The Morning Banana Diet

By Laura Moncur @ 10:00 am — Filed under:

Just when the dieting world seemed to calm down and the mantra of “Eat Less, Move More” seemed to be the prevailing wisdom, Japan goes crazy for bananas.

The Morning Banana Diet regime is simple: A banana (or as many as you want) and room temperature water for breakfast; eat anything you like for lunch and dinner (by 8 p.m.). A three o’clock snack is okay, but no desserts after meals, and you have to go to bed before midnight. Sumiko Watanabe, a pharmacist in Osaka designed this stress-free diet to help increase the metabolism of her husband Hitoshi Watanabe, who had been rather overweight. In due course, Mr. Watanabe lost 37 pounds.

Here is a video explaining it:

If you notice, the most important part of the diet is number four:

Eat until you’re full, but not stuffed.

This simple concept is THE reason that people might lose weight on this diet. It’s an idea that Weight Watchers and many other diet programs have promoted for the last decade. Being able to eat until you’re satisfied, but not full is the biggest predictor of whether you’ll be able to lose the weight and keep it off.

This diet has caused runs on bananas in Japan and it looks like Dole is trying to create the same fervor in the United States. They are calling it the Dole Banana Diet. Look at this advertisement I pulled out of People Magazine last month.

Dole Banana Diet: Click to see full size

According to Dole,

Bananas contain resistant starch which research shows blocks conversion of some carbohydrates into fuel, boosting fat burning by forcing your body to rely on fat stores instead – a sure aid to sustainable weight loss. Dole has created a delicious banana diet to help you stick to your New Year’s resolution.

Will the Morning Banana Diet make you thin?

Maybe… I think we need a lot more research on the “magical” powers of resistant starch. Replacing your usual breakfast with one banana could save you anywhere from 400 to 700 calories, depending on what you usually eat for breakfast. That amount of caloric reduction could result in a loss of a pound a week as long as you don’t over compensate at lunch and dinner.

Is the Morning Banana Diet hazardous?

Probably not. There is a risk of feeling REALLY hungry before lunch, especially if you deal with low blood sugar on a regular basis. I prefer to have protein with every meal because it makes me feel full. More importantly, eating a banana for breakfast every morning is a really good way to get sick of bananas and never want to eat them again. They are a GREAT addition to your diet but do you really want to make yourself sick of them?

Are you going to try it?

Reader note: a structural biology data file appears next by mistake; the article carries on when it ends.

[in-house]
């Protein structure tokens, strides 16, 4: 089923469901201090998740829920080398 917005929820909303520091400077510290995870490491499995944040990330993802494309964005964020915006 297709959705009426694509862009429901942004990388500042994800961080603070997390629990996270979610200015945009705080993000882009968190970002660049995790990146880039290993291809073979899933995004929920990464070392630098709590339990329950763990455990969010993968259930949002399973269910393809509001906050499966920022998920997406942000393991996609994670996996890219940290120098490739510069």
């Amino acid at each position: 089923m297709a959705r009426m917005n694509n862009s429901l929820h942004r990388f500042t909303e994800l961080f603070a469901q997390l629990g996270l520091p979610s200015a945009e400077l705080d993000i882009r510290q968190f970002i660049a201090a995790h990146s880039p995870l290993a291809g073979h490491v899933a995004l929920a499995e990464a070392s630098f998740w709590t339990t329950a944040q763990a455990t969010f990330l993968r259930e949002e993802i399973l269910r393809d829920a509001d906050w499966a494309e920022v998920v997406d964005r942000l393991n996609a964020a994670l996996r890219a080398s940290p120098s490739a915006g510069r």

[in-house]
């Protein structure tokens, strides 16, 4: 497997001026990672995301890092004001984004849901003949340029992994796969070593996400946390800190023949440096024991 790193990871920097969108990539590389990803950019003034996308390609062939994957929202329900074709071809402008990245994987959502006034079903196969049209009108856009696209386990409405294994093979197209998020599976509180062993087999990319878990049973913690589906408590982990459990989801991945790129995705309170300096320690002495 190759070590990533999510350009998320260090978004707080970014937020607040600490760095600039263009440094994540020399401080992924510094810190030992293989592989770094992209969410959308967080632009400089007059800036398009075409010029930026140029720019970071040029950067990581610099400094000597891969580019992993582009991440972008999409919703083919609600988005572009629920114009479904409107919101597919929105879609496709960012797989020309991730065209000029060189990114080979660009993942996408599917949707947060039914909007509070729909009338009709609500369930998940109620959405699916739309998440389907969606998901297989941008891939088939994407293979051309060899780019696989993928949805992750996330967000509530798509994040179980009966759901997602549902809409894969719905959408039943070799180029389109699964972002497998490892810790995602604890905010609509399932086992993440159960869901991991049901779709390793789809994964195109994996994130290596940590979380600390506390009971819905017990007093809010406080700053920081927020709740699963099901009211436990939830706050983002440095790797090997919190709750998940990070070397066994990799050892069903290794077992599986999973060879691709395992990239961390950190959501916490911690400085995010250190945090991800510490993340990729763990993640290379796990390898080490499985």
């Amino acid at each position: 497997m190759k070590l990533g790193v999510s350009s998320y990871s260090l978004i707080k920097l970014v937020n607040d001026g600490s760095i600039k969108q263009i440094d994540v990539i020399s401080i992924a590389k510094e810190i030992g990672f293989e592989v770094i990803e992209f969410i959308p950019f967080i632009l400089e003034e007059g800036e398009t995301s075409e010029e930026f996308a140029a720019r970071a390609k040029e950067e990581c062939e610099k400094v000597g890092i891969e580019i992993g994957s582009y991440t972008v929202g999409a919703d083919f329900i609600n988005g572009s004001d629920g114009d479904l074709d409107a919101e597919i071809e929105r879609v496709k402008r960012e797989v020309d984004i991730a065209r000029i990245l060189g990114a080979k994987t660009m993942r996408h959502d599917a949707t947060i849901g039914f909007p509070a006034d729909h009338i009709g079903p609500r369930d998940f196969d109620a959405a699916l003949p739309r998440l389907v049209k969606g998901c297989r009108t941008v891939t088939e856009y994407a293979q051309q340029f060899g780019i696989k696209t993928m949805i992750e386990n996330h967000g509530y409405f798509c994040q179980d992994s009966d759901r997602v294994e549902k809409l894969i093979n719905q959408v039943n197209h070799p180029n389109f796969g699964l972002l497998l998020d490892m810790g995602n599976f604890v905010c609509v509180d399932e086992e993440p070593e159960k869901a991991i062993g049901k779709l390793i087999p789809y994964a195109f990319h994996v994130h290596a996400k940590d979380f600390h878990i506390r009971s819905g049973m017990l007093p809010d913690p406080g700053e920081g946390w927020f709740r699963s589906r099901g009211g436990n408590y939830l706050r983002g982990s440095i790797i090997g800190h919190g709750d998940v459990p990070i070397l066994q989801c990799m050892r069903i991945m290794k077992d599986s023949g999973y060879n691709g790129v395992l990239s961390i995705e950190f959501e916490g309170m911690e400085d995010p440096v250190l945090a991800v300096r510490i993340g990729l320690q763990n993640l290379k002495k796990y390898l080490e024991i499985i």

Sorry, Dole, I’m not buying it any more than I bought the Three Apple a Day Diet or the Dairy Diet. Sure, I’m going to eat bananas when they sound like a good breakfast, but the Morning Banana Diet just sounds like a way to make Dole very rich.

Watch out. Even the seemingly healthy ideas are backed by people trying to take your money. Choose a diet that is balanced and that you can live with. Adding more fruits and vegetables to your diet is a good option, but any plan that tries to convince you that one certain food is THE answer is just trying to take your money.


3 Responses to “The Morning Banana Diet”

  1. Rhonda Witwer Says:

    There is actually good science suggesting that resistant starch does more than simply lower calorie intake. It is a special kind of dietary fiber. Its fermentation in the large intestine produces more of the short chain fatty acid butyrate than any other fiber tested. Butyrate has been shown to turn on the genes that make satiety hormones – hormones that tell you you’re full and not hungry. Because resistant starch is insoluble and is fermented over hours and hours, these chemical fullness signals get released for hours and hours. A couple of human studies on Hi-maize resistant starch from corn (another natural source) found people ate 10% fewer calories in the 24 hours after people ate resistant starch for lunch and breakfast. That’s 300 fewer calories without feeling hungry. (Bodinham, University of Surrey, published in 2009). Another study fed people resistant starch from Hi-maize and barley in bread for dinner. (Nilsson, published in 2008). They were less hungry following breakfast the next day. Finally, a total of 5 human clinicals have been published to show that Hi-maize resistant starch improves insulin sensitivity. This means that your body needs to produce less insulin to effectively manage your blood sugar levels. Insulin causes fat to be deposited. Less insulin from eating resistant starch means less fat deposited. These metabolic benefits are quite complicated, but the resistant starch story has much, much more to it than you have given it credit for.

  2. Braidwood Says:

    I LOVE just eating according to my hunger*; only eating when I’m hungry and eating what I feel like eating when I’m hungry. Its SUCH a relief to not obsess about food, to trust my body, and not to overeat. So, I won’t try this diet or any other diet.

    I do often feel like having a banana or half of a banana in the morning after a work-out though, so its interesting to wonder why that is.

    I just figure I’ll trust my body and science can explain later why its so smart. 😉

    *(ala The Over Fed Head and other books about eating intuitively.)

  3. james Says:

    I think this diet was invented by the folks at Banana King/Sumifru corporation who import bananans into Japan http://www.japansugoi.com/wordpress/banana-king-japanese-tvcm/

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